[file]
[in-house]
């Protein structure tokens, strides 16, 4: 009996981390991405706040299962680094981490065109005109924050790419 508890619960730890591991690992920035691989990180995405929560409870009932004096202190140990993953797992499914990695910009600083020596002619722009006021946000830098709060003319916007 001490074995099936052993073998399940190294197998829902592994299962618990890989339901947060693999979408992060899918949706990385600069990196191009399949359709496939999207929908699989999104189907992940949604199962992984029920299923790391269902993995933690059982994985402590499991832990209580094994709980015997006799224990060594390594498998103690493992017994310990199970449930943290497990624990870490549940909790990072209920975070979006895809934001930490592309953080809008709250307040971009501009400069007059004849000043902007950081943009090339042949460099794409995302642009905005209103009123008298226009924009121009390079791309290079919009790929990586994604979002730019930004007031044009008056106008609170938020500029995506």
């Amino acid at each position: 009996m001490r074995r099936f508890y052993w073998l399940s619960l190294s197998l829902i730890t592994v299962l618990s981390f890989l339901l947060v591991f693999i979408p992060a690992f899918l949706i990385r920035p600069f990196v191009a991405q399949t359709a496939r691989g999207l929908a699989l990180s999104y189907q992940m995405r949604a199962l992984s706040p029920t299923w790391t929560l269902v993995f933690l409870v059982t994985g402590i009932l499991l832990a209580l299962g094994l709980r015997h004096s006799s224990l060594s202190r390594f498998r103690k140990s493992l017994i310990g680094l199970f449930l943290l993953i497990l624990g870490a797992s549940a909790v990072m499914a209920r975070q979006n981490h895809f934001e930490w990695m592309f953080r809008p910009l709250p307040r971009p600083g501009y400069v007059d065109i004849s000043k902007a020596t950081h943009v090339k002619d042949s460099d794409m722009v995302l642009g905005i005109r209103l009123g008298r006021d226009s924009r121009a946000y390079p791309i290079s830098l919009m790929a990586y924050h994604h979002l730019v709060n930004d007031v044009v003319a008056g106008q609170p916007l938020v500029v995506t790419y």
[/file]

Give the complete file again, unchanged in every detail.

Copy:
[in-house]
């Protein structure tokens, strides 16, 4: 009996981390991405706040299962680094981490065109005109924050790419 508890619960730890591991690992920035691989990180995405929560409870009932004096202190140990993953797992499914990695910009600083020596002619722009006021946000830098709060003319916007 001490074995099936052993073998399940190294197998829902592994299962618990890989339901947060693999979408992060899918949706990385600069990196191009399949359709496939999207929908699989999104189907992940949604199962992984029920299923790391269902993995933690059982994985402590499991832990209580094994709980015997006799224990060594390594498998103690493992017994310990199970449930943290497990624990870490549940909790990072209920975070979006895809934001930490592309953080809008709250307040971009501009400069007059004849000043902007950081943009090339042949460099794409995302642009905005209103009123008298226009924009121009390079791309290079919009790929990586994604979002730019930004007031044009008056106008609170938020500029995506």
């Amino acid at each position: 009996m001490r074995r099936f508890y052993w073998l399940s619960l190294s197998l829902i730890t592994v299962l618990s981390f890989l339901l947060v591991f693999i979408p992060a690992f899918l949706i990385r920035p600069f990196v191009a991405q399949t359709a496939r691989g999207l929908a699989l990180s999104y189907q992940m995405r949604a199962l992984s706040p029920t299923w790391t929560l269902v993995f933690l409870v059982t994985g402590i009932l499991l832990a209580l299962g094994l709980r015997h004096s006799s224990l060594s202190r390594f498998r103690k140990s493992l017994i310990g680094l199970f449930l943290l993953i497990l624990g870490a797992s549940a909790v990072m499914a209920r975070q979006n981490h895809f934001e930490w990695m592309f953080r809008p910009l709250p307040r971009p600083g501009y400069v007059d065109i004849s000043k902007a020596t950081h943009v090339k002619d042949s460099d794409m722009v995302l642009g905005i005109r209103l009123g008298r006021d226009s924009r121009a946000y390079p791309i290079s830098l919009m790929a990586y924050h994604h979002l730019v709060n930004d007031v044009v003319a008056g106008q609170p916007l938020v500029v995506t790419y």